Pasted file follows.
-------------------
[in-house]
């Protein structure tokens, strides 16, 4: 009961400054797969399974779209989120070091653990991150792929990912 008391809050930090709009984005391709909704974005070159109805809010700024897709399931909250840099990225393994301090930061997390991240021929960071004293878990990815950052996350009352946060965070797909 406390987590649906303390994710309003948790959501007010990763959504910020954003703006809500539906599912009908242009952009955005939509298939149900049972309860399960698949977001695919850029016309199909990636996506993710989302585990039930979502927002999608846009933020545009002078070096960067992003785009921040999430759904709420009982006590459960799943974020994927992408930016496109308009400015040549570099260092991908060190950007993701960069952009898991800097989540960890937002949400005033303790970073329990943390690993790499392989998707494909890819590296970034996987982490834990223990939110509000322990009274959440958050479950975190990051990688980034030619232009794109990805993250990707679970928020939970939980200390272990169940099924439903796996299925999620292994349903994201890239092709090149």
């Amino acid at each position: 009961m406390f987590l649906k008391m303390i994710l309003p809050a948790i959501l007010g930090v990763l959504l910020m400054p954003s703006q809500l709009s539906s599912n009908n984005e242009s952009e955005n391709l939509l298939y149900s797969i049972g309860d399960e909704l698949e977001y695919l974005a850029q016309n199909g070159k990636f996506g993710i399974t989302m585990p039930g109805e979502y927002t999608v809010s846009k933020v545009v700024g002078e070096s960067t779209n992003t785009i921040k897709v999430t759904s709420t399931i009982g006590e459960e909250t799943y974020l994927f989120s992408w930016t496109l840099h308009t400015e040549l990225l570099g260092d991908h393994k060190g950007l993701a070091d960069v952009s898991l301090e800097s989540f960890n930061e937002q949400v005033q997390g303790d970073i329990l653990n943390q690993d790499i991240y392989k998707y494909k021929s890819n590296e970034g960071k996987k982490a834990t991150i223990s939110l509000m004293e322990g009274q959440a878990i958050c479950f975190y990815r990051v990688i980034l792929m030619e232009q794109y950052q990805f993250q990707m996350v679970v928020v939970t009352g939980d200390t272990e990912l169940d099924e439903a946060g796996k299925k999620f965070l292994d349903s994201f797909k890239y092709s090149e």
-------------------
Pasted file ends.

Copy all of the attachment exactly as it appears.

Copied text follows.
[in-house]
């Protein structure tokens, strides 16, 4: 009961400054797969399974779209989120070091653990991150792929990912 008391809050930090709009984005391709909704974005070159109805809010700024897709399931909250840099990225393994301090930061997390991240021929960071004293878990990815950052996350009352946060965070797909 406390987590649906303390994710309003948790959501007010990763959504910020954003703006809500539906599912009908242009952009955005939509298939149900049972309860399960698949977001695919850029016309199909990636996506993710989302585990039930979502927002999608846009933020545009002078070096960067992003785009921040999430759904709420009982006590459960799943974020994927992408930016496109308009400015040549570099260092991908060190950007993701960069952009898991800097989540960890937002949400005033303790970073329990943390690993790499392989998707494909890819590296970034996987982490834990223990939110509000322990009274959440958050479950975190990051990688980034030619232009794109990805993250990707679970928020939970939980200390272990169940099924439903796996299925999620292994349903994201890239092709090149």
């Amino acid at each position: 009961m406390f987590l649906k008391m303390i994710l309003p809050a948790i959501l007010g930090v990763l959504l910020m400054p954003s703006q809500l709009s539906s599912n009908n984005e242009s952009e955005n391709l939509l298939y149900s797969i049972g309860d399960e909704l698949e977001y695919l974005a850029q016309n199909g070159k990636f996506g993710i399974t989302m585990p039930g109805e979502y927002t999608v809010s846009k933020v545009v700024g002078e070096s960067t779209n992003t785009i921040k897709v999430t759904s709420t399931i009982g006590e459960e909250t799943y974020l994927f989120s992408w930016t496109l840099h308009t400015e040549l990225l570099g260092d991908h393994k060190g950007l993701a070091d960069v952009s898991l301090e800097s989540f960890n930061e937002q949400v005033q997390g303790d970073i329990l653990n943390q690993d790499i991240y392989k998707y494909k021929s890819n590296e970034g960071k996987k982490a834990t991150i223990s939110l509000m004293e322990g009274q959440a878990i958050c479950f975190y990815r990051v990688i980034l792929m030619e232009q794109y950052q990805f993250q990707m996350v679970v928020v939970t009352g939980d200390t272990e990912l169940d099924e439903a946060g796996k299925k999620f965070l292994d349903s994201f797909k890239y092709s090149e």